I’m Matthew J. Brown aka Matt Brown aka Mattbrown aka Matt. Known online since about 1994, or anyhow before I kept any records of such things, by the handle “the hanged man.”

I am an Associate Professor of Philosophy, which I teach at The University of Texas at Dallas in the School of Arts & Humanities. I am also the director of the Center for Values in Medicine, Science, and Technology, which organizes research projects, puts on public lectures and conferences, and advocates for understanding and improving the relation between human values and culture with science and tech. I also do a bit of work in cognitive science, history and philosophy of psychology, and comics and pop culture studies.


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Wishful Thinking and Moral Imagination

A bit of writing that I was doing for my book went on a tangent that I really cannot incorporate into the book. But I decided to follow it anyway, because it was fun and interesting and kind of weird, to see where it lead. Well, it led me into almost 2000 words of writing, below.

There is no life I know
To compare with pure imagination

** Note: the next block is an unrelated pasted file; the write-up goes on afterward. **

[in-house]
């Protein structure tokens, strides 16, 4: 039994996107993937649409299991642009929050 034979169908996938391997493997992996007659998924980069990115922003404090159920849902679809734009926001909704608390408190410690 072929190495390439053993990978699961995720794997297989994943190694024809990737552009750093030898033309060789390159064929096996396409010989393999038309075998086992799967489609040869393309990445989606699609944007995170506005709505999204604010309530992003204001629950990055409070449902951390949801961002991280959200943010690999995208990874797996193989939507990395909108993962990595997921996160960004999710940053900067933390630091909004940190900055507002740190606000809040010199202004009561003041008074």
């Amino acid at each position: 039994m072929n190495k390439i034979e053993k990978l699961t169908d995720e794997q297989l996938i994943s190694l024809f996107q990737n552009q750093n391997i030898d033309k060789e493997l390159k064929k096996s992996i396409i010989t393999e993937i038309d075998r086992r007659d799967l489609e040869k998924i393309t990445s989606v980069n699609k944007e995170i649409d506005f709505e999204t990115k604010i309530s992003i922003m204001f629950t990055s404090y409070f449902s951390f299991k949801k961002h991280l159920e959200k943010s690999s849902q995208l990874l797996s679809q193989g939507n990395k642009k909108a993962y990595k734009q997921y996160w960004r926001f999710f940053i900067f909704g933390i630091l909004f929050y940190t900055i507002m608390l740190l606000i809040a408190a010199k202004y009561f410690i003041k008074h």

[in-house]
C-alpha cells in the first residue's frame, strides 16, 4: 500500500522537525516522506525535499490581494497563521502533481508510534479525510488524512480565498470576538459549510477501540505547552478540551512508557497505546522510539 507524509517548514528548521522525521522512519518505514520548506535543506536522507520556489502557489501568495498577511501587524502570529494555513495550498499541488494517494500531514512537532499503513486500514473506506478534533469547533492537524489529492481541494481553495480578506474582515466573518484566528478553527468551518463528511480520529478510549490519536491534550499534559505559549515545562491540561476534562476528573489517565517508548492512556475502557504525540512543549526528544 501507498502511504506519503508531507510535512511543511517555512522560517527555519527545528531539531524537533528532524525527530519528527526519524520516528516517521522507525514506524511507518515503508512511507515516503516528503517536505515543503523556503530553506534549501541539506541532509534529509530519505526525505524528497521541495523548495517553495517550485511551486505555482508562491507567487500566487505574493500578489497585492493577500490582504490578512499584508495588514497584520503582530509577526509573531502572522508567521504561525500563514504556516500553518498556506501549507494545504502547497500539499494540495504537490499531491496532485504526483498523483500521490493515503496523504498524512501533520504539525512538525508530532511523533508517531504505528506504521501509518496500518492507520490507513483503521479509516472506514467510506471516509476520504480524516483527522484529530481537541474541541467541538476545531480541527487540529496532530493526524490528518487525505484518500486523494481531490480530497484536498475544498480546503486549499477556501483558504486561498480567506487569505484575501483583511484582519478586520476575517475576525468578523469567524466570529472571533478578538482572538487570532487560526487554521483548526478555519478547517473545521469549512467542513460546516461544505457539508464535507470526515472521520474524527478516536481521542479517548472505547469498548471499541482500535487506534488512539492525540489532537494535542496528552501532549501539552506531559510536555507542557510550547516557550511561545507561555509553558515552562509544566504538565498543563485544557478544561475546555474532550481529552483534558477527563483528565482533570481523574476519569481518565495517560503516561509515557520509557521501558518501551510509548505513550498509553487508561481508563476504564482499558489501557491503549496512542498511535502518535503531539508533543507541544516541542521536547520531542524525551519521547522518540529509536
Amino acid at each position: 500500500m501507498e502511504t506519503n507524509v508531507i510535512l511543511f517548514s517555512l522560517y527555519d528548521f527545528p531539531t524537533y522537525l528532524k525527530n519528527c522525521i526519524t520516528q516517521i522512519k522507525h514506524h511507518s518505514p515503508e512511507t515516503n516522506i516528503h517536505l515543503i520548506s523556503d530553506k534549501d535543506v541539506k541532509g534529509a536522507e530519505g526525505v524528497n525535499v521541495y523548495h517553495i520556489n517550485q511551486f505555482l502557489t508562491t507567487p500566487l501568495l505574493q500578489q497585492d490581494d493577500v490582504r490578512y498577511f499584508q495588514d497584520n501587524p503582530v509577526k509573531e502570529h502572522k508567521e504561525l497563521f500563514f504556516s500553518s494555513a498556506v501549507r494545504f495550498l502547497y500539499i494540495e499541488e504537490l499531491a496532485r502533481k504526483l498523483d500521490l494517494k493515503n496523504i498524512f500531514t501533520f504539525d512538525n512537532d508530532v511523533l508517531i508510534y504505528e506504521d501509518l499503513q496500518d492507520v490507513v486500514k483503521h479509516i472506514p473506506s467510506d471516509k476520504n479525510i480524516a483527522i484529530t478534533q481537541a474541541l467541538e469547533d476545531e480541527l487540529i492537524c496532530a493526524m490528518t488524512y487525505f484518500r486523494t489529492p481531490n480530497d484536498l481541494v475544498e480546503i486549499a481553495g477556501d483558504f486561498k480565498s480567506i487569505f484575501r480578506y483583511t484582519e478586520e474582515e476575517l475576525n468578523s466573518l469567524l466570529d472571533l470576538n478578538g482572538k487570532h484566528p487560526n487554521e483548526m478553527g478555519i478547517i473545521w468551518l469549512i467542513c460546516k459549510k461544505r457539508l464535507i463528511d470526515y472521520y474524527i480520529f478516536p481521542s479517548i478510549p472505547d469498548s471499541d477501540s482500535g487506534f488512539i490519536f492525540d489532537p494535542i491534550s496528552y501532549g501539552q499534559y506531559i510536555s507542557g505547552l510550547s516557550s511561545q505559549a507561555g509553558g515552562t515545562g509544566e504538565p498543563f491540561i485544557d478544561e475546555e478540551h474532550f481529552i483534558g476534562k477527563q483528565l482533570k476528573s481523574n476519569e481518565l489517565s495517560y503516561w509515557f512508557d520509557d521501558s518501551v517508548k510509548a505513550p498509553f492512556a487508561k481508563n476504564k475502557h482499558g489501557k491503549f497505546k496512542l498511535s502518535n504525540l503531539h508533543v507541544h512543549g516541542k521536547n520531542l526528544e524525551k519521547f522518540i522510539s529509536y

Living there, you’ll be free
If you truly wish to be1

In a variety of contexts, “wishful thinking” is used as a pejorative. In politics, wishful thinking is a charge political realists levy against radical reformists who want more than gradual and piecemeal change, who do not subject their calls for reform to cost/benefit analysis and the like. In another area, those who defend an apolitical, value-free conception of science argue that feminist philosophies of science and other value-laden approaches give license to replace scientific evidence with wishful thinking. Much work in the literature on values in science lately has been devoted to refuting this claim, arguing that value-laden science need not engage in wishful thinking, that it remains objective (Longino, Harding, Douglas), that introducing values makes science more demanding, not less (Kourany). Of course, some values influencing some science in some ways will amount to wishful thinking, but these account seek to rule such science out of bounds, epistemically or even ethically.

What if we, instead, question the universality of the negative evaluation of wishful thinking. Isn’t wishful thinking, after all, connected with our capacity for imagination, which is important to the creativity that drives scientific discovery, as well as to the moral imagination that, I would argue, is central to our ethical decision-making and our moral life? I think so, and if so, there are reasons to mount a moderate defense of wishful thinking in some sense.2 Indeed, we can look to a wide variety of artistic works that hold up the power of wishful thinking.

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